Monday, February 20, 2006

Mount Vernon Players

The Mount Vernon Players are one of the most venerable small companies in the area (they've been at it since 1936), and their home, in the little theater beneath the historic Mount Vernon Place United Methodist Church on Massachusetts Avenue, is an ideal venue, comfortable but unassuming. They are in the midst of a run (through next weekend) of Franz Lehar's delightful 1902 operetta, "The Merry Widow," in a production marked by fine casting and gentle good humor.

The action centers around the efforts of Baron Vladimir Popoff, ambassador of the impoverished state of (in this translation) Marshovia, to marry off the widow Sonia, a Marshovian heiress, to Danilo, a playboy whose most important attribute (at least to the embassy) is that he is Marshovian. If the marriage takes place, the widow's fortune will stay in Marshovia, saving the state from bankruptcy.

The leads in this production were excellent. Both Amy Allen as Sonia and Michael Nansel as Danilo sing and act with subtlety and splendid dramatic timing. Lenny Levy's Popoff is very funny, and the unabashed gaps in his fake accent add to the humor. Heather Bingham is delightful as Natalie, Popoff's coquettish wife, and Martin Bestimt, as Mr. Nish, the embassy major-domo, is a fine busybody.

As might be expected, the rest of the large cast varied in quality from excellent to pretty good. A small ensemble of four high strings, synthesizer, percussion and piano struggled but did not detract. The show was produced, directed and conducted by Darryl Winston, a man whose skill and knowledge are, perhaps, the Mount Vernon Players' greatest asset.

-- Joan Reinthaler

National Philharmonic Chamber Orchestra

The 250th anniversary of Mozart's birth is bringing out a spate of "reflections," "adaptations" and "completions" of his music. On Saturday at the Music Center at Strathmore, conductor Piotr Gajewski and his National Philharmonic Chamber Orchestra followed sparkling performances of two Mozart concerti with Joel Hoffman's clever 1991 "Self Portrait With Mozart," a four-movement double concerto for piano and violin.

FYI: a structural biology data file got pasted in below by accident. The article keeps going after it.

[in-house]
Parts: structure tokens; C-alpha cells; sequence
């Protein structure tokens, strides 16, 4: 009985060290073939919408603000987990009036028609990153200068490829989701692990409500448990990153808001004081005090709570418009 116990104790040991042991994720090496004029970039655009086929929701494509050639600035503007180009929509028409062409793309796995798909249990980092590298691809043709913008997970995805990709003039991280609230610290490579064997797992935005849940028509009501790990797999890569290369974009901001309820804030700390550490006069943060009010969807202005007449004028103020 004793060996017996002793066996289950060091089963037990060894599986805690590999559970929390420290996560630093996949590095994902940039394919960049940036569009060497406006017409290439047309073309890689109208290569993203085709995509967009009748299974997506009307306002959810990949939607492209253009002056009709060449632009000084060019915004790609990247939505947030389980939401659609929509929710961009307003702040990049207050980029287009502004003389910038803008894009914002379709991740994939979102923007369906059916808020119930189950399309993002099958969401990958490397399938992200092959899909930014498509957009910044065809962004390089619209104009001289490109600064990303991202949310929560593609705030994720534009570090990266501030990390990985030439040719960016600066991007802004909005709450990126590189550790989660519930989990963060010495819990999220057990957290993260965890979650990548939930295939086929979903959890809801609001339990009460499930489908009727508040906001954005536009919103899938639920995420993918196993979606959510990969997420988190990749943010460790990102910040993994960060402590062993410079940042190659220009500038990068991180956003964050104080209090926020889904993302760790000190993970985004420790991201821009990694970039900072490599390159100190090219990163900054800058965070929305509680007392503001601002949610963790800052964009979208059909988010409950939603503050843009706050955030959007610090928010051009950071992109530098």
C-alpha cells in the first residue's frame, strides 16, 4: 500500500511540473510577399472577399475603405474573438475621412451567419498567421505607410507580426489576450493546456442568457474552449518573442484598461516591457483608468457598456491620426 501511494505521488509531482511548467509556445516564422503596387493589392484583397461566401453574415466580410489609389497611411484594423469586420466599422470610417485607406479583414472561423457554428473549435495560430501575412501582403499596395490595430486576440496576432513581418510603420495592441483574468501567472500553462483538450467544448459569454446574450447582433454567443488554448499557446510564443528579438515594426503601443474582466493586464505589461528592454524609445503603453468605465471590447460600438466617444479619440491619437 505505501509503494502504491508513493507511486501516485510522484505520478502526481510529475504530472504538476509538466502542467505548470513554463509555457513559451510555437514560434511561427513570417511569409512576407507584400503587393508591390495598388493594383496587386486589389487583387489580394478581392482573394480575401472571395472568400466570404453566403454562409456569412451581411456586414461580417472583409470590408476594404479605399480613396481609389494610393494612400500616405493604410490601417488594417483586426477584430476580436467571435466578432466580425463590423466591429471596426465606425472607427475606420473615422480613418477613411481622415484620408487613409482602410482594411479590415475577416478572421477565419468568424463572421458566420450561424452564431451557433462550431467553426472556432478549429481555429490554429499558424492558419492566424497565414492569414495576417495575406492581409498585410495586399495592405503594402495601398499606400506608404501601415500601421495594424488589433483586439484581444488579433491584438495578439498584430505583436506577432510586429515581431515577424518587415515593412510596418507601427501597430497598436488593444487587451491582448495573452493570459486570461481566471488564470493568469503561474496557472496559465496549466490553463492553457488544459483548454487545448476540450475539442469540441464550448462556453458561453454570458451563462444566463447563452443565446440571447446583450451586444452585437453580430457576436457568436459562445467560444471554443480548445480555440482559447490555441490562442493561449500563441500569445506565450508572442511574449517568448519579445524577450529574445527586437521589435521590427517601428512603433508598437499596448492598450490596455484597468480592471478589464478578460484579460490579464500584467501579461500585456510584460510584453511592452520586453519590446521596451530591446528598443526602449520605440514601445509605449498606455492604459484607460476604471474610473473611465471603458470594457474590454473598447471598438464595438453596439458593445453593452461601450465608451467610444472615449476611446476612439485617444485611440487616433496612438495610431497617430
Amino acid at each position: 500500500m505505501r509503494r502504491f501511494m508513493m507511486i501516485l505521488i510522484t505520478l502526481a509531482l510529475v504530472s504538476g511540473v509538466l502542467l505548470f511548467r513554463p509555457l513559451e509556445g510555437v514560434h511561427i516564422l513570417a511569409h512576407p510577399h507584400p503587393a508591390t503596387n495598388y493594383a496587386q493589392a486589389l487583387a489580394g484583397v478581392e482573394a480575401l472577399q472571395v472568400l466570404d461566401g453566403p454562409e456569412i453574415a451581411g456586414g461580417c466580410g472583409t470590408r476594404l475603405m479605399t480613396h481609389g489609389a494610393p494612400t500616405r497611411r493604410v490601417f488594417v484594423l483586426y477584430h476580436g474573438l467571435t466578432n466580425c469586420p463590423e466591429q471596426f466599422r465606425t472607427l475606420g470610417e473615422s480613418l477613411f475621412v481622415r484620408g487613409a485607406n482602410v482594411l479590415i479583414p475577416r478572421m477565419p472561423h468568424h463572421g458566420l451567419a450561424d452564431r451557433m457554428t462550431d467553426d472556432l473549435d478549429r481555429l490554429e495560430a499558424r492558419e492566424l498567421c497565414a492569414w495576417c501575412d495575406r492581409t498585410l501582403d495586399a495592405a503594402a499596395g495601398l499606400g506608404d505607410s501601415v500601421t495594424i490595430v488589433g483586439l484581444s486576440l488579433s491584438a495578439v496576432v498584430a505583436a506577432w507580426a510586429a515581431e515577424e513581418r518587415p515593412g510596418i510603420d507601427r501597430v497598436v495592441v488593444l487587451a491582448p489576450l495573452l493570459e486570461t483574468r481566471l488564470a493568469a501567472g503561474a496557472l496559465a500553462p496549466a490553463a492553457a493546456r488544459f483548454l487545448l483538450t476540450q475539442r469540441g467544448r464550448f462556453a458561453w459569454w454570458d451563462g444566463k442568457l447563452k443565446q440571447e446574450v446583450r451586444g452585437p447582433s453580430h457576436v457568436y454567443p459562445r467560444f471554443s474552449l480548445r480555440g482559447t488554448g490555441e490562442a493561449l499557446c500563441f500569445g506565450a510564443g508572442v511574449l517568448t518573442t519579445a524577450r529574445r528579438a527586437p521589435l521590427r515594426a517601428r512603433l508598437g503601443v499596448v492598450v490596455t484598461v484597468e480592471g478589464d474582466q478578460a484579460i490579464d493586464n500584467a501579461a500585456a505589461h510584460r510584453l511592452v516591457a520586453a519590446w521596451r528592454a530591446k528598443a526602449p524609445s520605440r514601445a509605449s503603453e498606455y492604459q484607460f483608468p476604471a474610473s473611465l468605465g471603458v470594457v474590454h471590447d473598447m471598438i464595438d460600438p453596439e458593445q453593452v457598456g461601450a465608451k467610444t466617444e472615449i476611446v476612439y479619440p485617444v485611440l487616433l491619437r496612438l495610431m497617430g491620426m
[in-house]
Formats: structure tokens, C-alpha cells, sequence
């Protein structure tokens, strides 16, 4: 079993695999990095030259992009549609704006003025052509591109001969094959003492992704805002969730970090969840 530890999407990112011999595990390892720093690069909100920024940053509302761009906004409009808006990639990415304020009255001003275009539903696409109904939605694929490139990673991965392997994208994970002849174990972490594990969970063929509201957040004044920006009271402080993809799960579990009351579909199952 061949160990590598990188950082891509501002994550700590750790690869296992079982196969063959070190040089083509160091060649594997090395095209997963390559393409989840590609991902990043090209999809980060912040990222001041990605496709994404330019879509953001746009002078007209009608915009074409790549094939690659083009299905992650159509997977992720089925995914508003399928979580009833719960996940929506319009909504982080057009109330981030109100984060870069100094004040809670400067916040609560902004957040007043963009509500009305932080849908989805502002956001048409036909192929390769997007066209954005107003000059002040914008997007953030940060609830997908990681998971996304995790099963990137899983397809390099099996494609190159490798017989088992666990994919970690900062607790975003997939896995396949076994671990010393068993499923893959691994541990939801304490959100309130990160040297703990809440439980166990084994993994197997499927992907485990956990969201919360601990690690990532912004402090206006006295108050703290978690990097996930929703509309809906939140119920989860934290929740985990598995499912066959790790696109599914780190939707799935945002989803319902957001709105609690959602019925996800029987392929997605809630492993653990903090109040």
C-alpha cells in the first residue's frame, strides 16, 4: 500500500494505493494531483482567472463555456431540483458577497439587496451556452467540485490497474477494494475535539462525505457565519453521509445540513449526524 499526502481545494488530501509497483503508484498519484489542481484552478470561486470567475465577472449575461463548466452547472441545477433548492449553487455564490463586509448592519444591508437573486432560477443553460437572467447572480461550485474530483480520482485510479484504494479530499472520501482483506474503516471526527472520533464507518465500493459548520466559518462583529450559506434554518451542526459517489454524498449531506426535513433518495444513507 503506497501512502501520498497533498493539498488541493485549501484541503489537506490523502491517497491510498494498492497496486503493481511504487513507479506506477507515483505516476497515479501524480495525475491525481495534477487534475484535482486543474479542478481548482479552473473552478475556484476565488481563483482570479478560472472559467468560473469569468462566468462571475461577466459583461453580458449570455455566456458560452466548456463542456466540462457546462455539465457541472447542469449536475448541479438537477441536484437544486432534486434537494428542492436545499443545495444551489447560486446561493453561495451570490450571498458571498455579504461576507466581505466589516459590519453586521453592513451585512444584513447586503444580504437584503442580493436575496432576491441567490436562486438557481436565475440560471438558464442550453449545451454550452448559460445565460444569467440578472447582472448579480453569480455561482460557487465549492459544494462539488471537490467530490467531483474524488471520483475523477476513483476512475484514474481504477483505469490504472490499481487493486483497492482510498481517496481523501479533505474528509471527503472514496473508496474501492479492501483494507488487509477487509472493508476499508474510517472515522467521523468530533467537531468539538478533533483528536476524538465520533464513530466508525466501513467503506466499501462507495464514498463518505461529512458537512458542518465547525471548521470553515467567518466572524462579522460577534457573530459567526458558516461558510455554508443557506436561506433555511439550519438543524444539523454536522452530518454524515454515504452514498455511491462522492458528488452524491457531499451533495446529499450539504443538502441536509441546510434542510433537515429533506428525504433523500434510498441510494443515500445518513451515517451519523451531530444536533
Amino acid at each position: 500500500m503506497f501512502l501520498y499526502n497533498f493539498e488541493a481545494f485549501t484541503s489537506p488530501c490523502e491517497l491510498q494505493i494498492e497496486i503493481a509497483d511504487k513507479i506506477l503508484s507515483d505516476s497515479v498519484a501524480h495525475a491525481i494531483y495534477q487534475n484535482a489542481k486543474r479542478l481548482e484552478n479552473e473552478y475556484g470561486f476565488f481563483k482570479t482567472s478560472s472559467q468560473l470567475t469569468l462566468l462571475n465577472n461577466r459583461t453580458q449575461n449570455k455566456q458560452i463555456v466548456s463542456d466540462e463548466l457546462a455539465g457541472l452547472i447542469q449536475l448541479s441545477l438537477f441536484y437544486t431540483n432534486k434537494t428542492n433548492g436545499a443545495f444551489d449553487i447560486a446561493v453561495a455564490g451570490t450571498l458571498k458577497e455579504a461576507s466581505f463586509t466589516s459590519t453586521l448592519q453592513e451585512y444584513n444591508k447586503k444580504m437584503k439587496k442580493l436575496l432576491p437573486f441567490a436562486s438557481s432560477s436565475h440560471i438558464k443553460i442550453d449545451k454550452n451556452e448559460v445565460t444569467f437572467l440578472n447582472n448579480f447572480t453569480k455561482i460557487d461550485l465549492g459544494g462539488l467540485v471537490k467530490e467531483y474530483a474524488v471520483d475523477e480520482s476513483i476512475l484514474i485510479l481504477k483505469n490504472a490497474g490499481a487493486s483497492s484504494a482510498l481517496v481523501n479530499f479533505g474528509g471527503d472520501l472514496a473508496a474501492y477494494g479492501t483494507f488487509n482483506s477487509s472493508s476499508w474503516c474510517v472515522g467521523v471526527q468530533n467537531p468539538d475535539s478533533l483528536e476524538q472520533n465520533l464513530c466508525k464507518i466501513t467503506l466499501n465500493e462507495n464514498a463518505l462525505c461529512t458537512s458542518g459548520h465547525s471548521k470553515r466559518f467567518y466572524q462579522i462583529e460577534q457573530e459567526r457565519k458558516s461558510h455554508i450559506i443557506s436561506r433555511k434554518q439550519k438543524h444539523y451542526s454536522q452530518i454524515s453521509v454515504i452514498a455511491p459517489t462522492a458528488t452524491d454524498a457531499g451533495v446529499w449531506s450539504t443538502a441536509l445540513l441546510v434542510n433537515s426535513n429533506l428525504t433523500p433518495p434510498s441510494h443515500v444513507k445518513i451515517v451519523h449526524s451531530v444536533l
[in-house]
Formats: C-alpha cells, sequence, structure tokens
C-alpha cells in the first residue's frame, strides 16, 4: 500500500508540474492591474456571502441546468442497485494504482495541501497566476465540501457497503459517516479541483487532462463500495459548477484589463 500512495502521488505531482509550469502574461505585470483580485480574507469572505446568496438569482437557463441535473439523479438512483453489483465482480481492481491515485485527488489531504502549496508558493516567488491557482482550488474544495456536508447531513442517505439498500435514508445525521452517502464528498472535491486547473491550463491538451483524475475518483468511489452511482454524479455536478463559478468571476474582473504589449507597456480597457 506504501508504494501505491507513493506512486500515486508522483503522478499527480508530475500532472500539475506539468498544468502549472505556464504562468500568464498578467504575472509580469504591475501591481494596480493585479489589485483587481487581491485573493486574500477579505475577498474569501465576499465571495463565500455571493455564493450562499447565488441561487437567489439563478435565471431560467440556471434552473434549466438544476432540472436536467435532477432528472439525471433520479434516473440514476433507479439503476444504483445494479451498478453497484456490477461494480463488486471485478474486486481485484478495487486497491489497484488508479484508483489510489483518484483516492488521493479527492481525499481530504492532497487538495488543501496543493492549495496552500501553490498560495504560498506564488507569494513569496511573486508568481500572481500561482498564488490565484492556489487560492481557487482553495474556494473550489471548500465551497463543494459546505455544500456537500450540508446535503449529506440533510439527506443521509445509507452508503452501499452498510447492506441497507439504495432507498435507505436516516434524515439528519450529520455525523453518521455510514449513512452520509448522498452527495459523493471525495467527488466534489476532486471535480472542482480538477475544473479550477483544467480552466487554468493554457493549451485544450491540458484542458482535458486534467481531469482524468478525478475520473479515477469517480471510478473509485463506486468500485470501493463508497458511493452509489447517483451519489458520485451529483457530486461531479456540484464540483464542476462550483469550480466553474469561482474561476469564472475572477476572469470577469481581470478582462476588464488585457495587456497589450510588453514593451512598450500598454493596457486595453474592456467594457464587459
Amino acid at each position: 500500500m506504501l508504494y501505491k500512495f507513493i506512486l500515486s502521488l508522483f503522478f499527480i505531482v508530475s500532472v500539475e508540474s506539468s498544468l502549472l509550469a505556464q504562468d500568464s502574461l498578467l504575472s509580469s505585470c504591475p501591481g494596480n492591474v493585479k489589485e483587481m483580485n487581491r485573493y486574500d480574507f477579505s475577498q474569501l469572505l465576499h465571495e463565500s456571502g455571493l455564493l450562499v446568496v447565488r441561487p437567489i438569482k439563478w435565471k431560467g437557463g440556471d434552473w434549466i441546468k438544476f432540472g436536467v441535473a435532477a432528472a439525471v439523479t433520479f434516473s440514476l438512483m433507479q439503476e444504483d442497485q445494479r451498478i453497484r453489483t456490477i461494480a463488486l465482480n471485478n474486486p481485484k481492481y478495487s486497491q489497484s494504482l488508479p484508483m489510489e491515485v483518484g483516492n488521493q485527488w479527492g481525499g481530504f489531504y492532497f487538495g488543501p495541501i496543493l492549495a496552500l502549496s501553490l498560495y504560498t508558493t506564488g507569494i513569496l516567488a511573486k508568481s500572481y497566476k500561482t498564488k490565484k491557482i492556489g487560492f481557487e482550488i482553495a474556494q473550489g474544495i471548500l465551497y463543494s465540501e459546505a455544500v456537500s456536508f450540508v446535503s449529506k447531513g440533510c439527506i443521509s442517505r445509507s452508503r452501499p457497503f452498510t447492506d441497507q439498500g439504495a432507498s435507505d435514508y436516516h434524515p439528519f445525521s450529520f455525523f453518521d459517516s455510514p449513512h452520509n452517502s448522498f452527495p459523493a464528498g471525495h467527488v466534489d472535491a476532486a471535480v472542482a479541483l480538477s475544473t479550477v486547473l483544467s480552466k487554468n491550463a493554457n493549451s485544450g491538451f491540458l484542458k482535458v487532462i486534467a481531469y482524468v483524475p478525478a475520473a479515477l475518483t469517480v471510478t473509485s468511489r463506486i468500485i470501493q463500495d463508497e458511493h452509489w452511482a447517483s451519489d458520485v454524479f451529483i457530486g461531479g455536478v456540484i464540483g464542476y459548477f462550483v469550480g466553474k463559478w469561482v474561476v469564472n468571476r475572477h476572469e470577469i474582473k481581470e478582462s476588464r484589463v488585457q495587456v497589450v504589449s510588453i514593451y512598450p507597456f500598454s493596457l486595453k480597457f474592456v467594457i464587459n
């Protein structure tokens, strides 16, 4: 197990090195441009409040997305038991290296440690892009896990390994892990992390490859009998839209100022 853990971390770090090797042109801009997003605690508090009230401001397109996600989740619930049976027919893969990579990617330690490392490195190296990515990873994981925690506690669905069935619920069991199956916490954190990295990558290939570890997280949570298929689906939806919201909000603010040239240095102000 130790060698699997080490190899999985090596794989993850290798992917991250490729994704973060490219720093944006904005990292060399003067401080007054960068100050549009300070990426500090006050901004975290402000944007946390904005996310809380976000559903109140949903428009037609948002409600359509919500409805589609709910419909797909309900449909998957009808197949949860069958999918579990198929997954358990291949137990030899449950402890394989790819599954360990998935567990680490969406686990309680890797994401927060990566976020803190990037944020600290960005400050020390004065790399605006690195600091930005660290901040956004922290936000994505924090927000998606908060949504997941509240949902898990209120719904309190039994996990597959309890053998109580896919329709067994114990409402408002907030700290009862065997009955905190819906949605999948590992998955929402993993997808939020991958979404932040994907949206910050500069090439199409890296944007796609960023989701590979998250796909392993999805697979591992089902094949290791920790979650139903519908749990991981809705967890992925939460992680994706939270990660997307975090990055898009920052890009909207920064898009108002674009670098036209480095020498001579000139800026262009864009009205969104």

The impetus for composing this piece was the discovery by Gajewski of a two-minute fragment of a double concerto that Mozart never finished. Gajewski suggested to his composer friend, Hoffman, that he complete it (a time-honored undertaking in the tradition of Sussmayr's completion of Mozart's Requiem).

But Hoffman went a step further, completed the fragment a la Mozart and then wrote a tranquil, stylistically ambiguous introduction and two concluding movements during which Mozart's language morphs into Hoffman's and ends up barely visible in a sea of jazzy rhythms and fancy soloistic interchanges. It is well-crafted music and, while one might second-guess some of the choices Hoffman made as a Mozart alter ego, when he was being himself he was delightful.

The evening's soloists were pianist Brian Ganz and violinist Jody Gatwood. They and Gajewski have made music together for so many years that their collaboration has a patina of comfort and subtlety, reflected in their readings of the Piano Concerto No. 21 in C, K. 467, and the Violin Concerto No. 3 in G, K. 216, in an exquisite balance between solo and orchestra.

-- Joan Reinthaler

© 2006 The Washington Post Company